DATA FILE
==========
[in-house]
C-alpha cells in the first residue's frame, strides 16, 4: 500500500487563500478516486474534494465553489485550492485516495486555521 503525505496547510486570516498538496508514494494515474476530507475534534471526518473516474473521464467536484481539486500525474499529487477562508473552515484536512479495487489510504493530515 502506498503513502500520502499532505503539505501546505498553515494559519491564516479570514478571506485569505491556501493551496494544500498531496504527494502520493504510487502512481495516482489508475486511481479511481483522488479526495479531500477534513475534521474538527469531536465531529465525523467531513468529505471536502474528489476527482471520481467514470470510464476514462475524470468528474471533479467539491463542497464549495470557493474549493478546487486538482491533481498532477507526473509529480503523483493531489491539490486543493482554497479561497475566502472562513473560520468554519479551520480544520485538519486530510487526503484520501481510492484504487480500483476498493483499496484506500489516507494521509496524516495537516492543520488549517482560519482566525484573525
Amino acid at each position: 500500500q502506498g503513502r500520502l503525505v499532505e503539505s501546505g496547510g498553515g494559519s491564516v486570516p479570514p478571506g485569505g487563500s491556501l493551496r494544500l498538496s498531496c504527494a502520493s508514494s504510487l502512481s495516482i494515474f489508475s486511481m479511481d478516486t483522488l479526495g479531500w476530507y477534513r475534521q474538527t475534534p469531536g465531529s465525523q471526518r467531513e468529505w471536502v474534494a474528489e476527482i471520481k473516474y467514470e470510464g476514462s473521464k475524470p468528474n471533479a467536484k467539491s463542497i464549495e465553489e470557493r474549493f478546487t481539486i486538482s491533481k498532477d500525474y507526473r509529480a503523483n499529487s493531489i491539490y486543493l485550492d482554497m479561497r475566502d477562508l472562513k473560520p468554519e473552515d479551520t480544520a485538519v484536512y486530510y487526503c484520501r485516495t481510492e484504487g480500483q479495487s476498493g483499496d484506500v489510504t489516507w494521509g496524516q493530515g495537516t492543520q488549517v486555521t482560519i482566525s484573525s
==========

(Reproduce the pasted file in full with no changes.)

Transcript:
[in-house]
C-alpha cells in the first residue's frame, strides 16, 4: 500500500487563500478516486474534494465553489485550492485516495486555521 503525505496547510486570516498538496508514494494515474476530507475534534471526518473516474473521464467536484481539486500525474499529487477562508473552515484536512479495487489510504493530515 502506498503513502500520502499532505503539505501546505498553515494559519491564516479570514478571506485569505491556501493551496494544500498531496504527494502520493504510487502512481495516482489508475486511481479511481483522488479526495479531500477534513475534521474538527469531536465531529465525523467531513468529505471536502474528489476527482471520481467514470470510464476514462475524470468528474471533479467539491463542497464549495470557493474549493478546487486538482491533481498532477507526473509529480503523483493531489491539490486543493482554497479561497475566502472562513473560520468554519479551520480544520485538519486530510487526503484520501481510492484504487480500483476498493483499496484506500489516507494521509496524516495537516492543520488549517482560519482566525484573525
Amino acid at each position: 500500500q502506498g503513502r500520502l503525505v499532505e503539505s501546505g496547510g498553515g494559519s491564516v486570516p479570514p478571506g485569505g487563500s491556501l493551496r494544500l498538496s498531496c504527494a502520493s508514494s504510487l502512481s495516482i494515474f489508475s486511481m479511481d478516486t483522488l479526495g479531500w476530507y477534513r475534521q474538527t475534534p469531536g465531529s465525523q471526518r467531513e468529505w471536502v474534494a474528489e476527482i471520481k473516474y467514470e470510464g476514462s473521464k475524470p468528474n471533479a467536484k467539491s463542497i464549495e465553489e470557493r474549493f478546487t481539486i486538482s491533481k498532477d500525474y507526473r509529480a503523483n499529487s493531489i491539490y486543493l485550492d482554497m479561497r475566502d477562508l472562513k473560520p468554519e473552515d479551520t480544520a485538519v484536512y486530510y487526503c484520501r485516495t481510492e484504487g480500483q479495487s476498493g483499496d484506500v489510504t489516507w494521509g496524516q493530515g495537516t492543520q488549517v486555521t482560519i482566525s484573525s